People experience a variety of painful issues in their lives. From the beginning, some issues are more challenging than others, in part because of struggles with either addiction or depression. People who manage their concerns are also managing them when they step into their daily jobs. The problems people carry with them can affect their job performance and their relationships. Their compromised attention can cause additional frustrations such as mistakes and missed work. This is a significant problem businesses must address and some solutions have been discussed that offer the potential for a plan of action.
One in four adults suffers from mental health disorders every year (“Statistics,” 2010). If we consider the number of people who made up the American population in 2004, this constitutes approximately 57. 7 million people. There is approximately a . 9% population growth within the United States each year (“Population growth,” 2011), and fewer people are choosing to seek mental health support than ever before (“Survey says,” 2010). The survey referenced above states that people would rather, “eat (28%), smoke (14%), shop (15%) or watch TV (36%) than see a therapist as a stress management technique.”
According to Harvard Medical School (2010), a study examined the financial weight that pertained to twenty-five different physical and mental issues by polling almost thirty five thousand workers across ten companies. The study considered the cost of health care and medication that companies faced, and the self-reports of employees via the WHO questionnaire. The most costly health conditions that impacted workers and companies include obesity, back and neck injury, and joint problems such as arthritis as some of the most costly health conditions.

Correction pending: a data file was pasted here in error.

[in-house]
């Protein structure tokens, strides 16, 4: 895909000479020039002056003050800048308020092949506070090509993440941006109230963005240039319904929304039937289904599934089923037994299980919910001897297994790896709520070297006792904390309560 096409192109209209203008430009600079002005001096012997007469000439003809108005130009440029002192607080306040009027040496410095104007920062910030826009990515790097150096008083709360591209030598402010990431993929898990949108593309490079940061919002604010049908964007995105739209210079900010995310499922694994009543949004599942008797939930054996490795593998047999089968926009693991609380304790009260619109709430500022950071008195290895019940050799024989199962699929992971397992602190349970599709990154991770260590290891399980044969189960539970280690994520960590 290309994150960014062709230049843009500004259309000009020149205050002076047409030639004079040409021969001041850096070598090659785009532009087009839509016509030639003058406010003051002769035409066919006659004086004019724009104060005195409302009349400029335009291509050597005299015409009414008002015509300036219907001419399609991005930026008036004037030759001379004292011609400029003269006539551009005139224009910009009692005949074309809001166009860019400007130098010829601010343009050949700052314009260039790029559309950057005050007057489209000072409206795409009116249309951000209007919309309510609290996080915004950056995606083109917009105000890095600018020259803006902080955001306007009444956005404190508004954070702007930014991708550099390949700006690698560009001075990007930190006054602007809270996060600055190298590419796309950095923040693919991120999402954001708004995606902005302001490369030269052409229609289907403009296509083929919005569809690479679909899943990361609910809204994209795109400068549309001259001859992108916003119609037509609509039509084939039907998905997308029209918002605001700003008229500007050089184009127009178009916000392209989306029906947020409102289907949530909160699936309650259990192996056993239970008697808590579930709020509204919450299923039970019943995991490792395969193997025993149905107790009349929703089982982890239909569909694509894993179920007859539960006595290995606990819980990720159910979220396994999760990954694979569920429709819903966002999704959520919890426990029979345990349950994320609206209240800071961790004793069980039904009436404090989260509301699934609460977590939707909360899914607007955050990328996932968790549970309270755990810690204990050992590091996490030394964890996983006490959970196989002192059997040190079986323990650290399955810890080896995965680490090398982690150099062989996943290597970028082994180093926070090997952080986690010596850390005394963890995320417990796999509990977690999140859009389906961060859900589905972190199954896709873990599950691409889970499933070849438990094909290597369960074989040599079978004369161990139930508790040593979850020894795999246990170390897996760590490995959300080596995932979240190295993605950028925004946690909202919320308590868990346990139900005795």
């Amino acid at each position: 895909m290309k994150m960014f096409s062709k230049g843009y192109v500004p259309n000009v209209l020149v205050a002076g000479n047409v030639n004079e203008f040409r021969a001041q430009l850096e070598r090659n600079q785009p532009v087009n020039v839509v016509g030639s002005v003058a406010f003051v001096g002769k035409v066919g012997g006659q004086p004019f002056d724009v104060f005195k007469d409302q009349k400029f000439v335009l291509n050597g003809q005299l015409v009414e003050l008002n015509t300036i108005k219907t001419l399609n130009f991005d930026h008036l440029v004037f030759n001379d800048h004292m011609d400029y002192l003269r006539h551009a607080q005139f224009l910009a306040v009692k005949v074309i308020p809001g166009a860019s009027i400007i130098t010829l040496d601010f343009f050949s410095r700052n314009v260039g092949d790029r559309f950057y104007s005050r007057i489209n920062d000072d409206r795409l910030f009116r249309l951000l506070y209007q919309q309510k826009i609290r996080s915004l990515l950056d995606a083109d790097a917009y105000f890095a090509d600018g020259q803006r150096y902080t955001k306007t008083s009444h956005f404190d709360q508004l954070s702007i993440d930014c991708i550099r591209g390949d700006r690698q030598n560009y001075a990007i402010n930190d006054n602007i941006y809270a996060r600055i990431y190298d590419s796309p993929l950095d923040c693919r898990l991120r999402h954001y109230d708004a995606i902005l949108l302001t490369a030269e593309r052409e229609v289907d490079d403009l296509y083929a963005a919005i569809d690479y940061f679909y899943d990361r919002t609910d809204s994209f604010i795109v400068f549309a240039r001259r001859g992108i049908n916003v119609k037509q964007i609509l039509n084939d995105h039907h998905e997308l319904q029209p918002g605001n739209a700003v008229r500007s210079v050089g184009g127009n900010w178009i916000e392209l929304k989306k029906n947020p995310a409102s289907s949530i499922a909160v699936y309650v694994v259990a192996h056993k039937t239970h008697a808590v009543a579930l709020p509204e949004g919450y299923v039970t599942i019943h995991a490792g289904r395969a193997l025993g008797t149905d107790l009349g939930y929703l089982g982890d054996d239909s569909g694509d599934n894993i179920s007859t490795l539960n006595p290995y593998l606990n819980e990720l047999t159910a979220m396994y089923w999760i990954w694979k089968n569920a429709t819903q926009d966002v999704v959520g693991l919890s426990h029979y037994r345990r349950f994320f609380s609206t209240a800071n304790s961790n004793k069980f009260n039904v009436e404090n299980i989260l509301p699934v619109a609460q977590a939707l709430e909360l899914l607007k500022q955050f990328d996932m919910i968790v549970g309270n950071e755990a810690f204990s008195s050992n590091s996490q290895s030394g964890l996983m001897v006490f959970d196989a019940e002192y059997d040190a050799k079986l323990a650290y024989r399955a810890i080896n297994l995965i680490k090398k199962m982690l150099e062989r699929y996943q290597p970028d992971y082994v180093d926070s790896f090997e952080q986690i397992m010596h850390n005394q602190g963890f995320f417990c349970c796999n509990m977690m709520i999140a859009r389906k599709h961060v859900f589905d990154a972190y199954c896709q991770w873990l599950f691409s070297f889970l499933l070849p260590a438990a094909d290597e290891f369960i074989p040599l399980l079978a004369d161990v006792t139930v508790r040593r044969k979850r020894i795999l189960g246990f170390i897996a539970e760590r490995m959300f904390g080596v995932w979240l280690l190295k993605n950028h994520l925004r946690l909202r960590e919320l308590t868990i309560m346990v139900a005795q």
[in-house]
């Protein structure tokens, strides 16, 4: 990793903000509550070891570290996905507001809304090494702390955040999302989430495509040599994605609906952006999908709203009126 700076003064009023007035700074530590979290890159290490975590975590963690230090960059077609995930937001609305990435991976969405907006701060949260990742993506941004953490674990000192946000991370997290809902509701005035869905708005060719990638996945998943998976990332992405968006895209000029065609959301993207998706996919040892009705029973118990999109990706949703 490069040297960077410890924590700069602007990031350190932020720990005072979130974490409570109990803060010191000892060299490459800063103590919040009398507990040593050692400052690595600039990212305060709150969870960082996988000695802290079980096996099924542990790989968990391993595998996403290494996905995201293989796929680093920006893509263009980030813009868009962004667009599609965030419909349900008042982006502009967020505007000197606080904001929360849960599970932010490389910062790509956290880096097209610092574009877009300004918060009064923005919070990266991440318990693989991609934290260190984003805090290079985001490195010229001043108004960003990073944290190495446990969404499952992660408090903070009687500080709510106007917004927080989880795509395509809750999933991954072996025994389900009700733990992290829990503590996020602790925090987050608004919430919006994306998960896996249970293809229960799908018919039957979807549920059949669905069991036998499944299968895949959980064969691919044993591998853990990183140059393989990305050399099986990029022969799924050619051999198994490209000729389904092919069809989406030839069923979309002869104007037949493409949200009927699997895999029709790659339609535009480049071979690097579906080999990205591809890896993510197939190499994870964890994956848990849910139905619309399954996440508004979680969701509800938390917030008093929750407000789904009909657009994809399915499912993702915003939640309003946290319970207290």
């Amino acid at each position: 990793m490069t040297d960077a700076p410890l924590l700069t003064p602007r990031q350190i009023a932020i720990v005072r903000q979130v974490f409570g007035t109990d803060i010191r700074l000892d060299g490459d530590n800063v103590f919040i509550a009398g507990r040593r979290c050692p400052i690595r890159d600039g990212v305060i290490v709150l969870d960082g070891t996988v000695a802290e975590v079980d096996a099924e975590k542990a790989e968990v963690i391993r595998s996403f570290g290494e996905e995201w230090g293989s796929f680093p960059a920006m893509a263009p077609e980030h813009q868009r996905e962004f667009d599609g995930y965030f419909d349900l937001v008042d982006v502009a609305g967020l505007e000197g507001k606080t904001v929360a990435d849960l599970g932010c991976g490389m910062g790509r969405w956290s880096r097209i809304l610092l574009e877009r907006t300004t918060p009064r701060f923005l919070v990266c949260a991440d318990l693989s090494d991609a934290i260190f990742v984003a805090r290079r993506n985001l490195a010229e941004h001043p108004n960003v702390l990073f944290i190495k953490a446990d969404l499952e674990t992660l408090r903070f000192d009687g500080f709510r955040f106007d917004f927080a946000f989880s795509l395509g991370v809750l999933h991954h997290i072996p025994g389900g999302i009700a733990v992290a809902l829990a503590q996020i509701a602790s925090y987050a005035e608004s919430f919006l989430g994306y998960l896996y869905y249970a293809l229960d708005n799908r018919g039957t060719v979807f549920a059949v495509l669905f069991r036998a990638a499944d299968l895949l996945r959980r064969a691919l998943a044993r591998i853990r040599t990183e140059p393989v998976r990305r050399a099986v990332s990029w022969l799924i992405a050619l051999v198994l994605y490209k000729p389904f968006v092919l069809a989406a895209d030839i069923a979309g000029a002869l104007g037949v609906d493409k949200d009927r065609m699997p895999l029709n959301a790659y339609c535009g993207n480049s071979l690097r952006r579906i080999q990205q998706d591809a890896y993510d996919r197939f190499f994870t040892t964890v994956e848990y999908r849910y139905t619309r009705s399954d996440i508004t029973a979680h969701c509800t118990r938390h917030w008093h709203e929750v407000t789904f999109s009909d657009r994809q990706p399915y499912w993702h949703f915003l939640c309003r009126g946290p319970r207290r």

Other noteworthy mental conditions on the list also include depression as the most expensive, and anxiety as the fifth. The resulting data offers a powerful argument for changes in the handling of employee health. Lost productivity and other indirect costs are believed to outweigh direct costs like health insurance. This important piece of information has prompted the idea that investment in employee mental health is not only beneficial to the worker, but the company behind him.
Substance abuse costs American taxpayers approximately 300 billion dollars a year (Gelb, B. & Corrigan, P. W. , 2008). Approximately 16. 4 million people who take drugs along with nearly 15 million people who drink a lot all have full time jobs. They have to be taken care of in the workplace. The Substance Abuse and Mental Health Services Administration (SAMHSA) notes that a little over 8% of all employees take illegal drugs and just under 9% are heavy alcohol abusers. In California, alcohol and drug treatment has a 7 to 1 return on investment.
What this means is if there are 150,000 people who need treatment, at a cost of 250 million dollars, it saves the taxpayers nearly 2 billion dollars in total costs( Founder, E. M. , 2007). Depression Mental illness is another significant problem in the workforce. It costs companies approximately 79 billion dollars each year. Sixty three billion of this is due to absenteeism. People take sick days to manage their mental health. People take more time to manage their mental health than they do with many other chronic diseases, such as Attention Deficit Disorder, Bipolar Disorder, depression, and anxiety (Mental health and the workplace, 2010).
In some studies, nearly ninety percent of all people who seek consistent help with their mental health issue, through talk therapy, medication or other methods, get significant relief with their problems. The National Alliance on Mental Illness states that employers could save approximately 4 times the cost of treatment in gained productivity (“Mental health and the workplace, 2010). Their studies showed that after only three weeks of treatment, struggles with work went down from “31 percent to 18 percent (Mental health and the workplace, January 2010). ” Services to Employees